The prisoners participated in an educational program organized by Northwestern University and worked through the pandemic to achieve excellence.
Once a person returns to society after serving time in prison, it's hard for them to blend in easily. It's difficult for incarcerated people to find jobs and get a proper education or housing once they complete the duration of their prison sentence. However, the Northwestern Prison Education Program or NPEP is ensuring that prisoners in the USA can get a second shot at life by providing them with necessary education and ultimately awarding them degrees.
According to NPEP's official website, the education program is "committed to providing the best education to incarcerated students in prisons, jails and youth centers across the state of Illinois and is helping to build a vibrant and engaging community." NPEP is using the transformative power of education to pave the way for these prisoners to have brighter futures. The graduating class of 2023 is one of the four cohorts consisting of 20 incarcerated students.
According to The Guardian, about 400 imprisoned people applied for the education program during the latest application cycle and only 70 were interviewed. The university revealed that the 2023 graduating batch will be the first incarcerated students to receive bachelor's degrees from one of the most prestigious universities in the US. During the pandemic, when most of the universities had transitioned to remote learning, the students continued to finish their required lessons from prison.
The students in prison were given scanned assignments and printed class materials as well as limited access to technology by the staff of Northwestern University so they could continue their learning process. “What this cohort lived through, it’s really nothing short of extraordinary,” Jennifer Lackey, the director of NPEP, told Axios. Some of the students in this batch also faced health challenges during the pandemic as they made serious efforts to finish the requirements to receive their degrees.
“Your mind can get into a dark, deep depression. Your mind is what’s imprisoned,” stated. Broderick Hollins, an inmate. He added that he had to teach himself thermodynamics after missing class because he contracted COVID-19. He enrolled in the program aiming to work on his mental health as well. Hollins revealed in an interview published on Northwestern University's website that "chemistry was the most impactful course for him."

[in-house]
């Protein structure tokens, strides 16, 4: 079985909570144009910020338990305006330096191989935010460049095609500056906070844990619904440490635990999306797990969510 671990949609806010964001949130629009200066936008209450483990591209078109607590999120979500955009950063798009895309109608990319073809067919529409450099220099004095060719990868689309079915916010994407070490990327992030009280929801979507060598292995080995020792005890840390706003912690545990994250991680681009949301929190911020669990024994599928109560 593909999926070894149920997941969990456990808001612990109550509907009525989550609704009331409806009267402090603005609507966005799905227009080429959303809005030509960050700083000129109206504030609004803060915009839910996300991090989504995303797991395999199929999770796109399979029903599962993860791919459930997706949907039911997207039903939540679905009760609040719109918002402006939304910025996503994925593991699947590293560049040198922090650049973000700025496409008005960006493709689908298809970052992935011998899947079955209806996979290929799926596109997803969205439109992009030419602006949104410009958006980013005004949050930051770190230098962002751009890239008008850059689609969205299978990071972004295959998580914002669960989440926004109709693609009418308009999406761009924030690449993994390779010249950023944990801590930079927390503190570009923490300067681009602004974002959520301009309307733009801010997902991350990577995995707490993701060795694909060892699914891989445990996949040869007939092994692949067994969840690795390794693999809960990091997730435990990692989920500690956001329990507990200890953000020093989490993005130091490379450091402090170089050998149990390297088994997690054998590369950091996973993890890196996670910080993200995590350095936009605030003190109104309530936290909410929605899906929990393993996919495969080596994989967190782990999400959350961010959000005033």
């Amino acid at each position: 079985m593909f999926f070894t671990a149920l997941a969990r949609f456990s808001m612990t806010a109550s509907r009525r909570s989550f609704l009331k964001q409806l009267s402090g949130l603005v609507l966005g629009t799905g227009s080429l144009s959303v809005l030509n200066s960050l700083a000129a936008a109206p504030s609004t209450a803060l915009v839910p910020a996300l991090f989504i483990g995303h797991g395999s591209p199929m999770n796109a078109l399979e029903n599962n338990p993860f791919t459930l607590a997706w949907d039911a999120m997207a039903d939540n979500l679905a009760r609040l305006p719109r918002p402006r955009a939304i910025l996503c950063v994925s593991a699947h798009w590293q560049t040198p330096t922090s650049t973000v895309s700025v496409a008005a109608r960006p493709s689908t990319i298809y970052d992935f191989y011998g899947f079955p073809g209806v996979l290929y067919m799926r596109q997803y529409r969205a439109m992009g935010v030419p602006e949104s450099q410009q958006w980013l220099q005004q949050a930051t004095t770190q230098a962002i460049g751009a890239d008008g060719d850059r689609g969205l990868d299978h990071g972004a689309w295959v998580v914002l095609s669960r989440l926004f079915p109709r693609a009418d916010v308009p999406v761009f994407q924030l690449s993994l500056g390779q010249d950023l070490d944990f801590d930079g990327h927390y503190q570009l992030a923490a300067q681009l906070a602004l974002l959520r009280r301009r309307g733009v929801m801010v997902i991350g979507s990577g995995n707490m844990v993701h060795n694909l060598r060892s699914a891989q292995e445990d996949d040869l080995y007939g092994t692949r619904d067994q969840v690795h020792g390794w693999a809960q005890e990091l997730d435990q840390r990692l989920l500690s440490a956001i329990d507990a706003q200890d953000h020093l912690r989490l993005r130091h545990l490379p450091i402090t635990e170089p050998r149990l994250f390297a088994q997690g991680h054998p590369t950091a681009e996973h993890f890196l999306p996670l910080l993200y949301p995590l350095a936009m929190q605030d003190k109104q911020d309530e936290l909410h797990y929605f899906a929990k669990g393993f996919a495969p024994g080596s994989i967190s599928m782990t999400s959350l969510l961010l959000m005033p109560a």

“This is a very difficult thing to do, let alone while you are incarcerated,” said Rob Scott, an adjunct professor at Cornell University and also the executive director of Cornell Prison Education Prep (CPEP). “The men and women that get into college programs go even double duty on putting aside some of the few things that would give them relief in their daily lives in prison to focus on school work.”
Just like NPEP, CPEP has also been providing facilitated classes in correctional facilities in New York. “Like Northwestern, we’ve analyzed the situation and seen that we’re laying waste to a huge population here by making them permanently incapable of restoration into the society that we have,” Scott said. "As Pell Grant eligibility was expanded this year for incarcerated people, more colleges and universities will probably create higher education programs to earn bachelor’s degrees in prisons."
It is anticipated that 760,000 individuals will have access to federal funding for educational programs that are offered in correctional facilities. According to Scott, giving prisoners the necessary education can reduce crime rates, but it also signifies a larger cultural movement. “Is our goal to simply imagine that they’re a piece of waste that we can throw away? Because that’s what we feel like the current system does,” Scott added. “Or are we trying to find some path to restoration and to [a] functioning civil society? To me, that’s all this is.”